Japanese Treasury Practices Study Reveals Opportunities to Improve Cash and Risk Management

A SunGard study on corporate treasury management practices in Japan has found an opportunity to help corporations leapfrog over their competitors by enhancing their approach to cash management and risk management with treasury technology.

Japan is the world’s third largest economy by gross domestic product (GDP) with a historically strong domestic financial services industry. However, Japanese companies have recently faced the combined challenges of depressed demand and inflationary pricing pressure created by the global economic downturn. High levels of government debt and credit downgrades have increased the cost of borrowing, focusing attention on corporate liquidity and the importance of efficient cash management.

The key findings of the study include:

  • Japanese firms are primarily concerned with managing foreign exchange (FX) risk exposure, followed by credit and interest rate risk. As a company’s global exposure increases, FX volatility can have a greater impact on profits, product pricing, and performance. A treasury management system (TMS) can help improve visibility and control in these areas. Only 13% of Japanese companies already have plans to implement new technology.
  • Over half (58%) of Japanese companies reported that they do not use payment netting, which involves consolidating cash flows. Introducing cross-currency netting can help global firms carrying out multi-currency FX transactions to reduce FX costs.
  • Over half of respondents use domestic cash pooling and 11% use bank pooling for foreign currency, with 29% of respondents expressing concern about cash pooling arrangements. This suggests that treasurers could benefit from reviewing current arrangements with banking partners.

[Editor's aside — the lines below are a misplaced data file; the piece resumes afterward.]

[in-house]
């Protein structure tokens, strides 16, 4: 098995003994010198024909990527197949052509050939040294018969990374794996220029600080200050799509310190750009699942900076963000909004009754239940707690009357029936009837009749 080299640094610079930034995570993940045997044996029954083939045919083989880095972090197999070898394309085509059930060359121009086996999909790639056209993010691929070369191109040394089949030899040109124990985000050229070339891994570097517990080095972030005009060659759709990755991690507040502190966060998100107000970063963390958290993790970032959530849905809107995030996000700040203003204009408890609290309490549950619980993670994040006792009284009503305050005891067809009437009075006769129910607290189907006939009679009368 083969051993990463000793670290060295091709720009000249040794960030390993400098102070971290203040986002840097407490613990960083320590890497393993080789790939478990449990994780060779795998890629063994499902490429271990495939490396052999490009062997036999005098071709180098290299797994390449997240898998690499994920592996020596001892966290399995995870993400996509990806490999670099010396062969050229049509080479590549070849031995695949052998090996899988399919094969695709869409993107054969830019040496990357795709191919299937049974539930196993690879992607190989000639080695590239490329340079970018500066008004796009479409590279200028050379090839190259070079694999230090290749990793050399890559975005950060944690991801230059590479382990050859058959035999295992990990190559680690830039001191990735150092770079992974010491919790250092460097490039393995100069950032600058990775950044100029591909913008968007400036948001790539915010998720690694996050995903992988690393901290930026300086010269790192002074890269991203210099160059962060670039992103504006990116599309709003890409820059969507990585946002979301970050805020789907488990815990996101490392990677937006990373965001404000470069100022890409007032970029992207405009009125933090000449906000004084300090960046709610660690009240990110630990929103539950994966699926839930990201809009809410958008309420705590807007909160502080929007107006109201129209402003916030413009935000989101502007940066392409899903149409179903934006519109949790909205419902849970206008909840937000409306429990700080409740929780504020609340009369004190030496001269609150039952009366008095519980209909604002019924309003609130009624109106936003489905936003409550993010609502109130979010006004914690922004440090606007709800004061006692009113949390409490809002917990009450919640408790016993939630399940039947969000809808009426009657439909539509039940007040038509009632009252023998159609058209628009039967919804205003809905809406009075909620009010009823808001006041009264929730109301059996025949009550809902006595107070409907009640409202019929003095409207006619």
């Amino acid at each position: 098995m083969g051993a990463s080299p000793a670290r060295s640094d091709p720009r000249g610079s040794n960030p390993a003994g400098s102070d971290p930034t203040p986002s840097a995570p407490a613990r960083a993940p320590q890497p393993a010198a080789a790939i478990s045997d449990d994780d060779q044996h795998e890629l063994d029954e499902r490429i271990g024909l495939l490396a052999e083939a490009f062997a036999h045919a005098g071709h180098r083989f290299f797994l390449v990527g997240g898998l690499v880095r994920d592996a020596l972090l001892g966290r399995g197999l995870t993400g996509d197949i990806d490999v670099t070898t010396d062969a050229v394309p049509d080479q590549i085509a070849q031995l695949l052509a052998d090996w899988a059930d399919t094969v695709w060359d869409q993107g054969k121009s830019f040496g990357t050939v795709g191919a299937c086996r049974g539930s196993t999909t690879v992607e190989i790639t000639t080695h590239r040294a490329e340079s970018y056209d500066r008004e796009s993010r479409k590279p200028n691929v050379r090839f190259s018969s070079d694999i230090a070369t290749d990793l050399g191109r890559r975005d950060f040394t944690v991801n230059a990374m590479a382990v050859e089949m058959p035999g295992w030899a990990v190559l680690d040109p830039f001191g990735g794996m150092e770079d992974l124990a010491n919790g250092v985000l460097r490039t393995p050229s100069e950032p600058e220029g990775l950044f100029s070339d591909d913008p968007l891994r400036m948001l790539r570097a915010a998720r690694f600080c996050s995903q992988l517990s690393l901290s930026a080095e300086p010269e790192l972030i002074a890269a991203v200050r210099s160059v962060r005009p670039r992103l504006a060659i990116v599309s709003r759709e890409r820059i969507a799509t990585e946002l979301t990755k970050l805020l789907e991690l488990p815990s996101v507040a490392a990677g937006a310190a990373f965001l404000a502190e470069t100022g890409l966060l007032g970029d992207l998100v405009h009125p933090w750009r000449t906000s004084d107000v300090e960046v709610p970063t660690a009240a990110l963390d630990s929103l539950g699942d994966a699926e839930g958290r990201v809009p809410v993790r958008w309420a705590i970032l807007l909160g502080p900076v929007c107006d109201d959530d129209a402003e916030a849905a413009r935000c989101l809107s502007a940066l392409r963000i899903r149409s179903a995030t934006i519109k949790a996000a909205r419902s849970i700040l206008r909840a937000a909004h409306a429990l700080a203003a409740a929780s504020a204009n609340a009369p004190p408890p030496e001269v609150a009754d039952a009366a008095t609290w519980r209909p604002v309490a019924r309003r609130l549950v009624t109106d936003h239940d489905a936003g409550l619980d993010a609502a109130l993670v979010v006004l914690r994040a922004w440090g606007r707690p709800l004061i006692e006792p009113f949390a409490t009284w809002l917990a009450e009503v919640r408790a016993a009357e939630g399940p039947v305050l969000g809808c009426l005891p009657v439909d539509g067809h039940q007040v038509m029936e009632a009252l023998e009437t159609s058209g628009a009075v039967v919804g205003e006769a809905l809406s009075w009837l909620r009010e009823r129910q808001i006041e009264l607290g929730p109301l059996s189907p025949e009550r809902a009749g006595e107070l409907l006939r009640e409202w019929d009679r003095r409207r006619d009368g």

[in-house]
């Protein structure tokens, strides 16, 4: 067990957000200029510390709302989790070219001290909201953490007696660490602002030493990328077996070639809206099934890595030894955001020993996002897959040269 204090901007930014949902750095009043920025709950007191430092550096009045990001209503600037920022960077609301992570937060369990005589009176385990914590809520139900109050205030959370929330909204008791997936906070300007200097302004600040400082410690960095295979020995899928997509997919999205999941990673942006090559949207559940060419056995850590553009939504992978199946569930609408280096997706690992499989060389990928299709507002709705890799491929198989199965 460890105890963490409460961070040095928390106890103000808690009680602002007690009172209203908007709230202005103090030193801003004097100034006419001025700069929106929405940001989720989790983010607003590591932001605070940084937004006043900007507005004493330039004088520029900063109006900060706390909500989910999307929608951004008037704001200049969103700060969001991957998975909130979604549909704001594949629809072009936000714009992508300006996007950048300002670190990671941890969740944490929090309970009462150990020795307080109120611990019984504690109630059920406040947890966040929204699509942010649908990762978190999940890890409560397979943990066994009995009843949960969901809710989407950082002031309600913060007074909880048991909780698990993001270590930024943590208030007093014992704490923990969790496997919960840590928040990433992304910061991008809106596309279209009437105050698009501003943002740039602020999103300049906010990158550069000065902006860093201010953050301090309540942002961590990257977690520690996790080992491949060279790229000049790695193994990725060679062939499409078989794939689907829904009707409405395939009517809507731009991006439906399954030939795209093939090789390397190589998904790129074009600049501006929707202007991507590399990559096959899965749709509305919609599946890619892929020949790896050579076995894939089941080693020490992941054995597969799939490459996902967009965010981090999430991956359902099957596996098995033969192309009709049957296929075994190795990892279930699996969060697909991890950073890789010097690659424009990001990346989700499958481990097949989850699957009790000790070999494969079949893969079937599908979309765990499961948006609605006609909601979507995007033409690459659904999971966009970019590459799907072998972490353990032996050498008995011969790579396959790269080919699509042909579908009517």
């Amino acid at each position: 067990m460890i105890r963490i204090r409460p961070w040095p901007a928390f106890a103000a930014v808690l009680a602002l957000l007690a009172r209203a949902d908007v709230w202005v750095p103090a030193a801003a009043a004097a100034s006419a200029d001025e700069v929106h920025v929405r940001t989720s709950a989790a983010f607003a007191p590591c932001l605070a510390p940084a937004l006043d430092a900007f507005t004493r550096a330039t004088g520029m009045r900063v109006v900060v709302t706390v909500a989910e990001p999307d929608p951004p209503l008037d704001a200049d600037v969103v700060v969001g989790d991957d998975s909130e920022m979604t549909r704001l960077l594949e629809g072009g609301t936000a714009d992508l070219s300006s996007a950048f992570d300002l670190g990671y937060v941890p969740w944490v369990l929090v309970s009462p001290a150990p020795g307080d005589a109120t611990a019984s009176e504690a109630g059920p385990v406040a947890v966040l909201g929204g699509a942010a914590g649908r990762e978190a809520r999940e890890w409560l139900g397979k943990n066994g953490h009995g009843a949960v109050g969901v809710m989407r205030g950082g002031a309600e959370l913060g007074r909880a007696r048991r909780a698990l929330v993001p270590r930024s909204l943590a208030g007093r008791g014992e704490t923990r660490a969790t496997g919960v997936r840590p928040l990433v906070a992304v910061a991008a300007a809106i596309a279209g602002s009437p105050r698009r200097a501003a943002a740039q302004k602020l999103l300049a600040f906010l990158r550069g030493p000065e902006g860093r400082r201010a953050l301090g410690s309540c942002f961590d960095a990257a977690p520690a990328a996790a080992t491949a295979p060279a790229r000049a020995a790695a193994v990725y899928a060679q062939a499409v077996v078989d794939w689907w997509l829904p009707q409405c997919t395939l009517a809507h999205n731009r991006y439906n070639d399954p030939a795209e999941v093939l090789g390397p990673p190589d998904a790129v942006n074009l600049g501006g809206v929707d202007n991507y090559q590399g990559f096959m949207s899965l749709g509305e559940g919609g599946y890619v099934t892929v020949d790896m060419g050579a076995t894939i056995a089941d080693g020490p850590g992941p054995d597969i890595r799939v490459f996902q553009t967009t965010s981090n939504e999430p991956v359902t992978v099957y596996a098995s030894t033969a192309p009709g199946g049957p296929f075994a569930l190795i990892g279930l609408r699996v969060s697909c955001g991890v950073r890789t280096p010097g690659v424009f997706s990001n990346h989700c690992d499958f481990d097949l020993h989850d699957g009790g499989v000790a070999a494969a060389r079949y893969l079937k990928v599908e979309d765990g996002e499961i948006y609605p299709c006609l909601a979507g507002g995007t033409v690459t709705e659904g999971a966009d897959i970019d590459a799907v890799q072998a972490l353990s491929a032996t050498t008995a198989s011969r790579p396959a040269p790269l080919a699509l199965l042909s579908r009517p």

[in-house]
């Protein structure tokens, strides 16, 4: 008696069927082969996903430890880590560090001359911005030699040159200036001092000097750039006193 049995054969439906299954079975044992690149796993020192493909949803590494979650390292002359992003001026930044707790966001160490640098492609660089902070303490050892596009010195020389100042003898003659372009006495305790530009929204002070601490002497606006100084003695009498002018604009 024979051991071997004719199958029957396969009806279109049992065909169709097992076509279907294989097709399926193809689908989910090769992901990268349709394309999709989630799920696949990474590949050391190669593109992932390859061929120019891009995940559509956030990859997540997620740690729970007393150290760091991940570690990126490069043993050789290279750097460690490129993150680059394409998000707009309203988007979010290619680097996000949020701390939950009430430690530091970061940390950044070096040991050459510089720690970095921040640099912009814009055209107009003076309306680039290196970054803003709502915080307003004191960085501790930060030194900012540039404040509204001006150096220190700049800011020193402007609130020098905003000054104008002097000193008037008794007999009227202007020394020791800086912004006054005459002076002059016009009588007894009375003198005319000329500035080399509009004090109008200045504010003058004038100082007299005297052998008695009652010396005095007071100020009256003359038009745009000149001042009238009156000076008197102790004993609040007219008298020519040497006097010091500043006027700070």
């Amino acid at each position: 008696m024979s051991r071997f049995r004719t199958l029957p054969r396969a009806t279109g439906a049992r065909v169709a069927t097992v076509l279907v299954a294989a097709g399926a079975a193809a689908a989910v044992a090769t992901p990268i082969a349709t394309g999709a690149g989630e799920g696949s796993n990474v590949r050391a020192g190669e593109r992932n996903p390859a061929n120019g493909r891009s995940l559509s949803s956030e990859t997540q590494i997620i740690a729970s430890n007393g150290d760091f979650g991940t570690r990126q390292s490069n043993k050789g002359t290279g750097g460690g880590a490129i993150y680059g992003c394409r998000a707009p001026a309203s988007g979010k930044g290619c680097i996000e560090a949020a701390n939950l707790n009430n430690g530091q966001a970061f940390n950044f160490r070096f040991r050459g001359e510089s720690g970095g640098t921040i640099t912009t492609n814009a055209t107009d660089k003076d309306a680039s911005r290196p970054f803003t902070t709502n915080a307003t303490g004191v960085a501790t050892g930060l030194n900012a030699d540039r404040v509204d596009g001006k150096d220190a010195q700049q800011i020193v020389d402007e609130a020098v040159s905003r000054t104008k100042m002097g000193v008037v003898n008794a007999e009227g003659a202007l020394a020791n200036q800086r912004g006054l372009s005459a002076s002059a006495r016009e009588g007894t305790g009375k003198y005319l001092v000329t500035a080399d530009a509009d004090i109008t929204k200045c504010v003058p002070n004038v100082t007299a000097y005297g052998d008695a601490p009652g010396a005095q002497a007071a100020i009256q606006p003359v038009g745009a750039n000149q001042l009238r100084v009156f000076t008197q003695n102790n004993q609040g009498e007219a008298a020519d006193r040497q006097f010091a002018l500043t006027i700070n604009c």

• Credit risk is primarily managed with credit ratings data from an external information provider (49%) or managed internally on a case-by-case basis (26%). Close to half of Japanese finance managers indicate that using collection agencies is a significant priority, suggesting that improved credit ratings could help improve transparency and auditability of credit decisions.
  • Sixty-three percent of treasurers in Japan use in-house spread sheets or databases as their primary treasury tools, which are time-consuming and error-prone. There is a significant opportunity for these organisations to leverage more sophisticated technology to gain visibility into their cash position and process financial transactions such as FX, securities, derivatives and commodities.

Yohjiroh Yanagi, vice president of corporate liquidity, SunGard’s AvantGard Japan, said: “The results of this survey demonstrate that forward-thinking Japanese corporations are looking to gain a competitive advantage by enhancing their use of treasury technology to manage FX and credit risk. They are also migrating away from spread sheets to reduce the time required to gain visibility into their cash position.”

The study included 70 corporate treasurers at firms headquartered in Japan.

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